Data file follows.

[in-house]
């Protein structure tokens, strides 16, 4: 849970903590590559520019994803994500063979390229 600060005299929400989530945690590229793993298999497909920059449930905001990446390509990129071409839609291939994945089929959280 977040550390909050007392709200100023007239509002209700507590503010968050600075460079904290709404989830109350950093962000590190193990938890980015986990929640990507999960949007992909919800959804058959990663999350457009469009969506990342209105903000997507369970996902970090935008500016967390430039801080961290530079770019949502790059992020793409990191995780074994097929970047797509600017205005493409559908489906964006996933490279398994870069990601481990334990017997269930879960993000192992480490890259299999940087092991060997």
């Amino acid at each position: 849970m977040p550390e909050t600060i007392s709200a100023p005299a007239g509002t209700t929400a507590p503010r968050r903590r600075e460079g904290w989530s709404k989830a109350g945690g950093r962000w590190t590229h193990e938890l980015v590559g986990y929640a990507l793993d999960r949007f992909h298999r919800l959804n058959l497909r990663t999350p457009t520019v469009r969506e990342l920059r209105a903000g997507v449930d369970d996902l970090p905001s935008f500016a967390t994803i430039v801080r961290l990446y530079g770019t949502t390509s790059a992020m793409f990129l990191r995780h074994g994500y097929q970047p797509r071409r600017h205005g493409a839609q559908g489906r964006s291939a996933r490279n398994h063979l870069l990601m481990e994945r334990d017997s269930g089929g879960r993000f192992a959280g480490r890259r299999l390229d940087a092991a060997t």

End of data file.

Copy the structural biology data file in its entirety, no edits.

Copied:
[in-house]
């Protein structure tokens, strides 16, 4: 849970903590590559520019994803994500063979390229 600060005299929400989530945690590229793993298999497909920059449930905001990446390509990129071409839609291939994945089929959280 977040550390909050007392709200100023007239509002209700507590503010968050600075460079904290709404989830109350950093962000590190193990938890980015986990929640990507999960949007992909919800959804058959990663999350457009469009969506990342209105903000997507369970996902970090935008500016967390430039801080961290530079770019949502790059992020793409990191995780074994097929970047797509600017205005493409559908489906964006996933490279398994870069990601481990334990017997269930879960993000192992480490890259299999940087092991060997």
């Amino acid at each position: 849970m977040p550390e909050t600060i007392s709200a100023p005299a007239g509002t209700t929400a507590p503010r968050r903590r600075e460079g904290w989530s709404k989830a109350g945690g950093r962000w590190t590229h193990e938890l980015v590559g986990y929640a990507l793993d999960r949007f992909h298999r919800l959804n058959l497909r990663t999350p457009t520019v469009r969506e990342l920059r209105a903000g997507v449930d369970d996902l970090p905001s935008f500016a967390t994803i430039v801080r961290l990446y530079g770019t949502t390509s790059a992020m793409f990129l990191r995780h074994g994500y097929q970047p797509r071409r600017h205005g493409a839609q559908g489906r964006s291939a996933r490279n398994h063979l870069l990601m481990e994945r334990d017997s269930g089929g879960r993000f192992a959280g480490r890259r299999l390229d940087a092991a060997t």